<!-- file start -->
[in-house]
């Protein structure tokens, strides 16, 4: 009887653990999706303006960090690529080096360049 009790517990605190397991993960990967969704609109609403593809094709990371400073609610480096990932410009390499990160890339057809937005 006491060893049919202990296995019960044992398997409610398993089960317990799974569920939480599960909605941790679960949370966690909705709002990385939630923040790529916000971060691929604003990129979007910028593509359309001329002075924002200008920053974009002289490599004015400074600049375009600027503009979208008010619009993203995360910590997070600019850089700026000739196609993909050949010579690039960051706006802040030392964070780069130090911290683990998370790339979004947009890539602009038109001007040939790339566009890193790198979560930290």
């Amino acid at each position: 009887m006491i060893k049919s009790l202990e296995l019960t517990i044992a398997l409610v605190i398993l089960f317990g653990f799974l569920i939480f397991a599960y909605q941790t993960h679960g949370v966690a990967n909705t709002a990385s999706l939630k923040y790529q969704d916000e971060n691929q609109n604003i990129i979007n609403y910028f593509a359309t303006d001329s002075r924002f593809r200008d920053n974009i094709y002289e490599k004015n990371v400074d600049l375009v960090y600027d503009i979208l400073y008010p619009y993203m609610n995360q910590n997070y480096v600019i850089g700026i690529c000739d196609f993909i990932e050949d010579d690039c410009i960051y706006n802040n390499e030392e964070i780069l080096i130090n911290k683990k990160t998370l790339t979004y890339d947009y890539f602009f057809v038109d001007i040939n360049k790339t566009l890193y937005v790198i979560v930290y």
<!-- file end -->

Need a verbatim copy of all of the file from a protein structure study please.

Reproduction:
[in-house]
């Protein structure tokens, strides 16, 4: 009887653990999706303006960090690529080096360049 009790517990605190397991993960990967969704609109609403593809094709990371400073609610480096990932410009390499990160890339057809937005 006491060893049919202990296995019960044992398997409610398993089960317990799974569920939480599960909605941790679960949370966690909705709002990385939630923040790529916000971060691929604003990129979007910028593509359309001329002075924002200008920053974009002289490599004015400074600049375009600027503009979208008010619009993203995360910590997070600019850089700026000739196609993909050949010579690039960051706006802040030392964070780069130090911290683990998370790339979004947009890539602009038109001007040939790339566009890193790198979560930290």
């Amino acid at each position: 009887m006491i060893k049919s009790l202990e296995l019960t517990i044992a398997l409610v605190i398993l089960f317990g653990f799974l569920i939480f397991a599960y909605q941790t993960h679960g949370v966690a990967n909705t709002a990385s999706l939630k923040y790529q969704d916000e971060n691929q609109n604003i990129i979007n609403y910028f593509a359309t303006d001329s002075r924002f593809r200008d920053n974009i094709y002289e490599k004015n990371v400074d600049l375009v960090y600027d503009i979208l400073y008010p619009y993203m609610n995360q910590n997070y480096v600019i850089g700026i690529c000739d196609f993909i990932e050949d010579d690039c410009i960051y706006n802040n390499e030392e964070i780069l080096i130090n911290k683990k990160t998370l790339t979004y890339d947009y890539f602009f057809v038109d001007i040939n360049k790339t566009l890193y937005v790198i979560v930290y």